• The Social Renewal Advisory Board report [2] makes recommendations for new ways of working based on what worked well in the pandemic. One of these is the recommendation that public sector and voluntary sector partners should commit to long-term systems of risk and reward which focus on long-term outcomes to achieve shared goals, with the aim of delivering a secure and sustainable future for the third sector.
  • The 4 Harms Model was highlighted over the course of the workshops as a useful tool for accessing risks and navigating potential trade-offs. Workshop attendees suggested that the model could be adapted and used as a tool to support evidence informed decisions and as a means to support improved policy coherence.

Geography - Evaluations of COVID-19 interventions suggest that the effects and legacy of COVID-19 is likely to vary for rural and urban areas

Key findings

Around a third of the COVID-19 evaluations included some consideration of geography. Evaluations typically focused on distinguishing the experiences of rural communities, and where this differed to the experiences of more urban areas. Evaluations tended not to distinguish between the experiences of different types of urban or rural communities.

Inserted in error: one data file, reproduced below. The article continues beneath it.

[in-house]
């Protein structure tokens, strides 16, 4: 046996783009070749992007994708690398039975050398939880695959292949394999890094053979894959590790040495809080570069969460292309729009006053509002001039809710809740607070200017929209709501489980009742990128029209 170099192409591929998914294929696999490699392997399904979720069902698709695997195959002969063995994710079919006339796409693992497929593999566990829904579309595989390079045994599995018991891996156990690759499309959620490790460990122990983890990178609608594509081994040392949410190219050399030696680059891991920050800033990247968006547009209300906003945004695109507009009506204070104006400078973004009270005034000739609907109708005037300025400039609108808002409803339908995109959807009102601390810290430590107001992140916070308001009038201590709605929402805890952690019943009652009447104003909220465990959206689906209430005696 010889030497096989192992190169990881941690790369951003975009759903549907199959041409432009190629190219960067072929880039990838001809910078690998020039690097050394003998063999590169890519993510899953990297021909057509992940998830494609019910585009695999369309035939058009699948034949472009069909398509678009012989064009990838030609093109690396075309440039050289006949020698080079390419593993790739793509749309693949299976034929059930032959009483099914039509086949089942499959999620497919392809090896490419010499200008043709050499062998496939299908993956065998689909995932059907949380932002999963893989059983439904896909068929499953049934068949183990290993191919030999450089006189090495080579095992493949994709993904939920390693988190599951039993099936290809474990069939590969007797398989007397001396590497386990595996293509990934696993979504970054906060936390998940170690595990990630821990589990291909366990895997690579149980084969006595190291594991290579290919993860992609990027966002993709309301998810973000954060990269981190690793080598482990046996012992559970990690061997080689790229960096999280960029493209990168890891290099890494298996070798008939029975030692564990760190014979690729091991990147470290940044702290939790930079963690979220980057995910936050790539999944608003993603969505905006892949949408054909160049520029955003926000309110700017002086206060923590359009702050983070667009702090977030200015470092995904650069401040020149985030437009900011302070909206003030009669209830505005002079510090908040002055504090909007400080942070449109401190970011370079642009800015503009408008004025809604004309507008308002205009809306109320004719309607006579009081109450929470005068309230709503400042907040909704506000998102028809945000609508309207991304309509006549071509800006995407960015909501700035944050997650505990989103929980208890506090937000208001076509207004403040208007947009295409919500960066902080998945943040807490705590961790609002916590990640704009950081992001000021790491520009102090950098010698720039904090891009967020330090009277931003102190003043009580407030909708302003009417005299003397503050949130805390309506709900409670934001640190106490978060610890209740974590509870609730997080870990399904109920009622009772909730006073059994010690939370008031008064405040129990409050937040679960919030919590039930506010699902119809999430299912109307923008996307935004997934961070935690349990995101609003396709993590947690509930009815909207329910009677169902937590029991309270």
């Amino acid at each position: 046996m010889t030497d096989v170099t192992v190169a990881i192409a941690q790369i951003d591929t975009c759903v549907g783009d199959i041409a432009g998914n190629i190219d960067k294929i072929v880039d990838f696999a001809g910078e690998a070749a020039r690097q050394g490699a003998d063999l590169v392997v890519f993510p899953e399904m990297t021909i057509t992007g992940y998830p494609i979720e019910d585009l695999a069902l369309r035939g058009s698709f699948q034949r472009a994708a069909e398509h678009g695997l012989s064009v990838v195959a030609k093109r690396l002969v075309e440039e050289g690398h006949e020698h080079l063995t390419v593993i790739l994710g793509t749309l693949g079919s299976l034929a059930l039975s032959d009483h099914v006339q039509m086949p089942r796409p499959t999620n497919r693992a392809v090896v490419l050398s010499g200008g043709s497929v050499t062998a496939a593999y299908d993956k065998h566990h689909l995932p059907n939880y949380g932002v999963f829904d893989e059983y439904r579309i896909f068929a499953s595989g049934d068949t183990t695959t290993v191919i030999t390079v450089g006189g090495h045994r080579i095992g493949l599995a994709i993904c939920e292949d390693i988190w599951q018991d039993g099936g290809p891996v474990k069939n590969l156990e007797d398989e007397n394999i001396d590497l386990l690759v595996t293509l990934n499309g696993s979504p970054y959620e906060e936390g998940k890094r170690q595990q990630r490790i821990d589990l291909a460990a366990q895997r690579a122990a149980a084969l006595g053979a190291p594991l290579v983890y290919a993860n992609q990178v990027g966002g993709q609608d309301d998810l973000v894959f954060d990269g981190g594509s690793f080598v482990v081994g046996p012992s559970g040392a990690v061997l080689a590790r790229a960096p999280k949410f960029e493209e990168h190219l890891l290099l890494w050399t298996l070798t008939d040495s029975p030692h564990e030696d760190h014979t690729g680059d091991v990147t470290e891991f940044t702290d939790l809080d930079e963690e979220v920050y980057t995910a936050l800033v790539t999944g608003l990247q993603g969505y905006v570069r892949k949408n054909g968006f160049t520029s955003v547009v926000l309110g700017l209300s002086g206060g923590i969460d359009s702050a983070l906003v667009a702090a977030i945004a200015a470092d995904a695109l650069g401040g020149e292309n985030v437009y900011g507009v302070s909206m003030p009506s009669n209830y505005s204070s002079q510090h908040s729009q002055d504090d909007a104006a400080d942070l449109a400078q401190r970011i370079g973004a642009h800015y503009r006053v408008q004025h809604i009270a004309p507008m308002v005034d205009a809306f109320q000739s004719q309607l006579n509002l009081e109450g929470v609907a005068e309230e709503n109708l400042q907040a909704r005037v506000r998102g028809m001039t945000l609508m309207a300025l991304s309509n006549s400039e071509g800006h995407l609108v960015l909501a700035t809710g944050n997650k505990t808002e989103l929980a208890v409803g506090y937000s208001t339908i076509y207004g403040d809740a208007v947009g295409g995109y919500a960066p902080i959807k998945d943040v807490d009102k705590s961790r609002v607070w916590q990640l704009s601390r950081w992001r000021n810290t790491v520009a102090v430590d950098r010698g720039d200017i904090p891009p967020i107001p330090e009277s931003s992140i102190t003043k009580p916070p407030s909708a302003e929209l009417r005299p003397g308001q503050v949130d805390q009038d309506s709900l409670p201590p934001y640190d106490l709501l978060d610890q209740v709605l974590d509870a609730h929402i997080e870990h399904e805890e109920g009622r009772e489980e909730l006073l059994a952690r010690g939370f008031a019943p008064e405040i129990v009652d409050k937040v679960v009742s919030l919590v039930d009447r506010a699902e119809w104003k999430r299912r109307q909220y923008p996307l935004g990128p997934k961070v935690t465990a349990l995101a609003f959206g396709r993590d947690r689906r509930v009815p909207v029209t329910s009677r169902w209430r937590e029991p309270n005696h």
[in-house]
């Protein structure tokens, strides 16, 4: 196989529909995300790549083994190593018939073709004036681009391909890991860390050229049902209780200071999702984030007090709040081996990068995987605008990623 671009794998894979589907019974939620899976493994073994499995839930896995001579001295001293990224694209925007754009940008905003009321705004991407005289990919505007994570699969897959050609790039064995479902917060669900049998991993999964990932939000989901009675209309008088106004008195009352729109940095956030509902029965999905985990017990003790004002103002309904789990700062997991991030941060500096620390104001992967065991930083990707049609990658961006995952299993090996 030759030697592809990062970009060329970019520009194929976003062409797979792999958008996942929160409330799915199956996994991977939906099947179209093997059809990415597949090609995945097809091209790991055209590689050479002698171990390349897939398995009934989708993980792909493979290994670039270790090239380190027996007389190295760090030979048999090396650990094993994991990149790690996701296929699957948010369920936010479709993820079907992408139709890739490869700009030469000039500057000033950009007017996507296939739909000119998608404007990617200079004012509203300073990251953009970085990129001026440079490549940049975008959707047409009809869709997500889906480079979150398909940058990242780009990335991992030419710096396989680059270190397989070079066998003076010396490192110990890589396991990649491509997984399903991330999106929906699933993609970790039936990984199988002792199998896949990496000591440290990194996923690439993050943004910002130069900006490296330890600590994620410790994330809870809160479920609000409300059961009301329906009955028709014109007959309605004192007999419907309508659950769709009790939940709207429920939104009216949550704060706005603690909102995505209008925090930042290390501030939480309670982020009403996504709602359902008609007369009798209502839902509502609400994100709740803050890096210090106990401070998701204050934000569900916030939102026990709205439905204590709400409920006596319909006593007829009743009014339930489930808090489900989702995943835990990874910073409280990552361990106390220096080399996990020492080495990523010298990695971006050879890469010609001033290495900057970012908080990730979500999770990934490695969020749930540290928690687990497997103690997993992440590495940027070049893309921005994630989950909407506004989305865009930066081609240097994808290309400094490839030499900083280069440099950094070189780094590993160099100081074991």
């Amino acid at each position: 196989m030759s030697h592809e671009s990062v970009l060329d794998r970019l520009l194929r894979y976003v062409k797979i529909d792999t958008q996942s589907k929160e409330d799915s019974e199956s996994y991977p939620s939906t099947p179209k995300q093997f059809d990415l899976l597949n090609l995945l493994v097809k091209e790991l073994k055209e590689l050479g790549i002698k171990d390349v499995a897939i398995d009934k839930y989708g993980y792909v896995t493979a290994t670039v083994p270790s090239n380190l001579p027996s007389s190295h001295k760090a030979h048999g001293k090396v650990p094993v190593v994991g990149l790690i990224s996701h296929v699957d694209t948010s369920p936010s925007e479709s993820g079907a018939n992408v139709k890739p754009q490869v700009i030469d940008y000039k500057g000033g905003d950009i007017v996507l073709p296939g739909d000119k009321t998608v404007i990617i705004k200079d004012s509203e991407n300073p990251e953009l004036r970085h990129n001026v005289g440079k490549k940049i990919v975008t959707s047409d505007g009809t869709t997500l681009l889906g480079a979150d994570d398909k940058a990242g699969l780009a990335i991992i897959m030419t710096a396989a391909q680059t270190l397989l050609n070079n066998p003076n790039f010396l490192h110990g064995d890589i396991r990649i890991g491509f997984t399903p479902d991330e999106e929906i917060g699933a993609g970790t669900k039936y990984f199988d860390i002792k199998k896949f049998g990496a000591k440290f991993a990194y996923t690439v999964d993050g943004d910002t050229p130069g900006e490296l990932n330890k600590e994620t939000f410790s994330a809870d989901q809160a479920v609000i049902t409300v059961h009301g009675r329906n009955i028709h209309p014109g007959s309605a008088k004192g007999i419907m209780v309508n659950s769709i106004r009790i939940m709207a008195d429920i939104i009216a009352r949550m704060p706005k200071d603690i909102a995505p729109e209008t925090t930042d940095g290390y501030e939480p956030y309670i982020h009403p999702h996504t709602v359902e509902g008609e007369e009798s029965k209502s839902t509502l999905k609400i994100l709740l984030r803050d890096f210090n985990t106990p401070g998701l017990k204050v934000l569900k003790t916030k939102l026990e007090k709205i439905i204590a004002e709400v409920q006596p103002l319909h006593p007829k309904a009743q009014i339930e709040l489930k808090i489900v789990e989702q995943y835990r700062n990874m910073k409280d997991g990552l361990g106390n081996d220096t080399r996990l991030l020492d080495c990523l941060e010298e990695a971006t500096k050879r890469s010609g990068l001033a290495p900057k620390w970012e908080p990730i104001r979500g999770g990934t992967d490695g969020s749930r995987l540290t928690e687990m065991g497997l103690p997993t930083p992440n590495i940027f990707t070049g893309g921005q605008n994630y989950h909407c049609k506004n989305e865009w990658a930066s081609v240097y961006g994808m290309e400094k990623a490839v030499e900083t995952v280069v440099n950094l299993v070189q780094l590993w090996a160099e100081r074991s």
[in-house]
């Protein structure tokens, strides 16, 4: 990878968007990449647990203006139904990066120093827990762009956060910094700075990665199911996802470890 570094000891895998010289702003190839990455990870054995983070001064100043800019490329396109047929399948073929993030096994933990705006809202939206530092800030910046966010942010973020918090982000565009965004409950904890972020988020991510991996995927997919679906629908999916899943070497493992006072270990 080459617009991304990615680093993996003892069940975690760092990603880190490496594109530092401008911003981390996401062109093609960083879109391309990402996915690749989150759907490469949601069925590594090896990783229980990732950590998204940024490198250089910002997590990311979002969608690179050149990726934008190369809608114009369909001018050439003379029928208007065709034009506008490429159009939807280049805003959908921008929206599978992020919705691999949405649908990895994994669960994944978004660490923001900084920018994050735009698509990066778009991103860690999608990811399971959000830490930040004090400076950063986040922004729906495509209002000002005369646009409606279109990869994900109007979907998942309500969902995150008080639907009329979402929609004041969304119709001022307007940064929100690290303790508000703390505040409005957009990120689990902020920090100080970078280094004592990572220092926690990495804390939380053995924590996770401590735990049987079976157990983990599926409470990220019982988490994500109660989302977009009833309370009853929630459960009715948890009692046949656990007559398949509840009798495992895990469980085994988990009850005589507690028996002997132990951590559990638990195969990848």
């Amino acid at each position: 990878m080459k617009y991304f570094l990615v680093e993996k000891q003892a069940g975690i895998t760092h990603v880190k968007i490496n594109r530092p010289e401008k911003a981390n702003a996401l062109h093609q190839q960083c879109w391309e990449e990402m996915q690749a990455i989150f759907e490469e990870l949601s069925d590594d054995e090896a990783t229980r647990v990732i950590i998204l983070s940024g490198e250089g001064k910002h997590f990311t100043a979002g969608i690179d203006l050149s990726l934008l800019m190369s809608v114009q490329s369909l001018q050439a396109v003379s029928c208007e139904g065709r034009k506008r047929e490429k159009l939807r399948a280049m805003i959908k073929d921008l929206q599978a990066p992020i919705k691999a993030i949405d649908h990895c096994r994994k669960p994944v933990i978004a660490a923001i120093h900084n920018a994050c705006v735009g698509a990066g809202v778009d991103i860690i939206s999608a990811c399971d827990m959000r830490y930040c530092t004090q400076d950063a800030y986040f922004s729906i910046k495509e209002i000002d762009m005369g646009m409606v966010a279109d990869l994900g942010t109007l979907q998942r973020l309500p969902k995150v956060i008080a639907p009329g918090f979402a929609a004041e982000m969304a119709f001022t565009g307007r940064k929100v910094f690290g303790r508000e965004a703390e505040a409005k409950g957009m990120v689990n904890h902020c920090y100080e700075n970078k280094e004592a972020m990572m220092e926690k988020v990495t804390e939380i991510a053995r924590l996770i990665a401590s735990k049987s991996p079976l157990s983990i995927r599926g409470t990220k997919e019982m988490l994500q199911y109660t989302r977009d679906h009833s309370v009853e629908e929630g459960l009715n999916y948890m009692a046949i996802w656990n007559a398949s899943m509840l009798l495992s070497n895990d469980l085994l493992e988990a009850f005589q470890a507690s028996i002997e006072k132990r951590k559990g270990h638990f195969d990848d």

During the pandemic, digital services and telemedicine were rapidly introduced or expanded. This had some positive impacts for people living in rural communities. Evaluations of: Youth work [19] and Healthcare (Near Me video consulting [15], telemedicine early medical abortion at home (EMAH) [34], Perinatal care etc.) are among those that demonstrate how interventions delivered remotely helped to maintain vital services during the pandemic [26]. While some interventions were being delivered remotely and making an impact pre-pandemic (e.g. Highland was the highest user of Near Me prior to COVID-19), in other cases the pandemic brought about new ways of delivering essential services. For example, in the evaluation of EMAH [34], staff noted that this way of delivering care was especially important in rural and remote areas - "a lifeline for rural services" - enabling them to provide high-quality care via phone/video, even when in a different geographic location.